Leigh O’Dell, a lawyer in our firm’s Mass Torts Section, has been selected to serve as Co-Lead Counsel for consolidated multidistrict litigation (MDL) in New Jersey federal court concerning talcum powder’s link to ovarian cancer. Michelle Parfitt of Ashcraft & Gerel, a firm based in Washington, D.C., will also serve as Co-Lead Counsel.
The lawsuits allege that Defendant Johnson & Johnson is liable for personal injuries or wrongful deaths that resulted from ovarian or uterine cancer in women who used the company’s talc products for feminine hygiene. More than 60 Plaintiffs in the MDL are ready to make their case based on decades of scientific research linking talc to cancer. The MDL is being tried in the court of Judge Freda L. Wolfson, United Stated District Judge for the District of New Jersey in Trenton. Leigh had this to say:
I feel very honored to serve on behalf of the thousands of women who are suffering and many dying of ovarian cancer as a result of their long-term use of talcum powder. Despite numerous credible scientific studies showing an increased risk of ovarian cancer, Johnson & Johnson has never warned users of their Baby Powder or other talcum-powder based products. Internal documents make clear that J&J and its principal supplier of talc have been aware of the risks of ovarian cancer for many years. Rather than act responsibly and warn consumers, Johnson & Johnson suppressed safety information and actively misled women about the dangers of genital talc use. The company’s conduct is reprehensible, and we look forward to continuing to pursue justice on behalf of these deserving women and their families.
Already this year, three juries have found Johnson & Johnson liable for injuries or wrongful death resulting from the use of its talc-containing products such as Johnson’s Baby Powder and Shower to Shower body powder for feminine hygiene.
• In February, another jury awarded the family of Jacqueline Fox $72 million, holding Johnson & Johnson liable for her ovarian cancer death. In that verdict, $62 million was punitive damages. The purpose of awarding punitive damages is to punish a company for wrongdoing and to compel it to change its actions.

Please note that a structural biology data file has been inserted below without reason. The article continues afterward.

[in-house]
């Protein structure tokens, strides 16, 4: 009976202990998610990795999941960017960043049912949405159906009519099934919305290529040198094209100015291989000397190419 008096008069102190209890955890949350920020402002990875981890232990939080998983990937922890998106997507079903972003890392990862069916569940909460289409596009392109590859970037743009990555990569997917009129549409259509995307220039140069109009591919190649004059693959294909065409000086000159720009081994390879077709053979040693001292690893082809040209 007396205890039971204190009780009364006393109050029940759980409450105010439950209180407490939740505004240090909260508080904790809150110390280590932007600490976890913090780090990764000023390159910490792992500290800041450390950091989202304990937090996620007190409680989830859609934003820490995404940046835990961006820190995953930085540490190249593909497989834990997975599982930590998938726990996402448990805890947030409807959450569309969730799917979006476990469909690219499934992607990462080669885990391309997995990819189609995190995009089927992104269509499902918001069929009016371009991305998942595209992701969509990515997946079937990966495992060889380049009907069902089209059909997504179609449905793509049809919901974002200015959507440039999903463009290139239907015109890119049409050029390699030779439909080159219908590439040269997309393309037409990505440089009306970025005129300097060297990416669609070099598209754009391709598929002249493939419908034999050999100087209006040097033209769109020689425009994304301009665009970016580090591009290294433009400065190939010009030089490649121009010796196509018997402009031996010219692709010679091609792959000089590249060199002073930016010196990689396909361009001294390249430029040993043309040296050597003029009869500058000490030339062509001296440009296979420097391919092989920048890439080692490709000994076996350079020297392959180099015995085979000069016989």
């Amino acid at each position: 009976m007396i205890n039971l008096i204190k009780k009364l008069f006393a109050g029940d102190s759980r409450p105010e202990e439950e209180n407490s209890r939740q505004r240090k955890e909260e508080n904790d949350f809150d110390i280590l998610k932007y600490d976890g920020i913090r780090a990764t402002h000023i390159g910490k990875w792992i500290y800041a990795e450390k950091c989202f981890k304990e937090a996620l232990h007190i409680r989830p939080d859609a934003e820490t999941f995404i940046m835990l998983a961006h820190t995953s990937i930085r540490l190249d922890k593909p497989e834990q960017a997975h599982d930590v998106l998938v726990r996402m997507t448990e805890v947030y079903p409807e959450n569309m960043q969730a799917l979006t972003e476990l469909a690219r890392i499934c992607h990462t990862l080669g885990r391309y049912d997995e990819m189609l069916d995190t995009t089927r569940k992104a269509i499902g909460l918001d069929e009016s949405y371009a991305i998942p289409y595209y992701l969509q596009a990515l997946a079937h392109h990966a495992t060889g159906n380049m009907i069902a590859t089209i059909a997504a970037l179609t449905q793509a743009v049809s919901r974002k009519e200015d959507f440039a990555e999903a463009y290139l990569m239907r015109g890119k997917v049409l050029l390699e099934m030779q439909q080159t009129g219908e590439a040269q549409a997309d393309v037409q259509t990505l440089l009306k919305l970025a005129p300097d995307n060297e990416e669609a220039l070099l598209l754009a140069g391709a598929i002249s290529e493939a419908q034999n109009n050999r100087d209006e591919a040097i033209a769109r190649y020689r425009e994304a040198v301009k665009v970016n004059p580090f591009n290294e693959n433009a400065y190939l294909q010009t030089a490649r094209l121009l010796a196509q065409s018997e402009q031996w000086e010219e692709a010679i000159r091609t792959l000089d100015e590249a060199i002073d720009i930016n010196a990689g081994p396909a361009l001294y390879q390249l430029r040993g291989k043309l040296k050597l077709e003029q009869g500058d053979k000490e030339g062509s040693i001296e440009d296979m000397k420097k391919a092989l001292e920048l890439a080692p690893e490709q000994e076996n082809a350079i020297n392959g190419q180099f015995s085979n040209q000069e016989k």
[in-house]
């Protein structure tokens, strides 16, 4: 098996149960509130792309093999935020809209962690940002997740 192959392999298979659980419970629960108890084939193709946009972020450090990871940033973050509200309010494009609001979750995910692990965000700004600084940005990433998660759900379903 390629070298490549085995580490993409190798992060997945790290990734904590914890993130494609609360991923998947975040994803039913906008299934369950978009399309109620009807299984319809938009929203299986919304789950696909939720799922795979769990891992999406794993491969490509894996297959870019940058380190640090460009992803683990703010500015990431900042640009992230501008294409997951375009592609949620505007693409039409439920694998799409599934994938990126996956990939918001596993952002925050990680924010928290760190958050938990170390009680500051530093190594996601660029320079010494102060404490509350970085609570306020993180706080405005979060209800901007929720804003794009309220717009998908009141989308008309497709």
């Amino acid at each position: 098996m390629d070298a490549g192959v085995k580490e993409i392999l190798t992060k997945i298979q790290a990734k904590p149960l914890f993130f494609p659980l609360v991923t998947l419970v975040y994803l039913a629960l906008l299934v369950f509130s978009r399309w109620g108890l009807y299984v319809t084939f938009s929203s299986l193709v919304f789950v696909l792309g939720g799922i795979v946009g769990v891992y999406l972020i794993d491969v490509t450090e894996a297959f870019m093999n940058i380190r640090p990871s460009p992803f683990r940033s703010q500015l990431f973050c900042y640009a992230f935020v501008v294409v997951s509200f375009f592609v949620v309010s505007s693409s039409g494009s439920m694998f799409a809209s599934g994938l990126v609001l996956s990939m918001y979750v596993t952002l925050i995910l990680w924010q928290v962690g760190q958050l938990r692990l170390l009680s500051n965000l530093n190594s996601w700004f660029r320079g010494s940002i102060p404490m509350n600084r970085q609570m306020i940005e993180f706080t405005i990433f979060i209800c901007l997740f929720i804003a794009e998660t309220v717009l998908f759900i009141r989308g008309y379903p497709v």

• On May 2, a jury awarded Gloria Ristesund $55 million, which included $5 million in actual damages and $50 million in punitive damages.
• In October, a jury awarded Plaintiff Deborah Giannecchini $70.075 million after agreeing the products contributed to the development of her ovarian cancer. The verdict included $575,000 in medical damages, $2 million in compensatory damages, and $65 million in punitive damages against Johnson & Johnson and $2.5 million in punitive damages against Imerys, which supplies talc to Johnson & Johnson. This was the first jury verdict against Imerys in this litigation.
Three decades of scientific research, including more than 20 well-executed studies, shows that women who regularly use talcum powder for genital hygiene are three times as likely to develop ovarian cancer compared to those who do not. In the U.S., ovarian cancer affects about 21,000 women a year and is the fifth leading cause of cancer death among women. One medical expert calculates that this use of talcum powder leads to nearly 45 percent of the new ovarian cancer cases reported annually. Johnson & Johnson has ignored and attempted to discredit these scientific studies for years, and still refuses to provide warning labels on talc-containing products about the potential risks linking talc and ovarian cancer. When you consider that Imerys, the company that mines the talc, places a cancer warning label on the containers delivered to J&J, it is shameful that J&J still refuses to warn the ultimate user – women.
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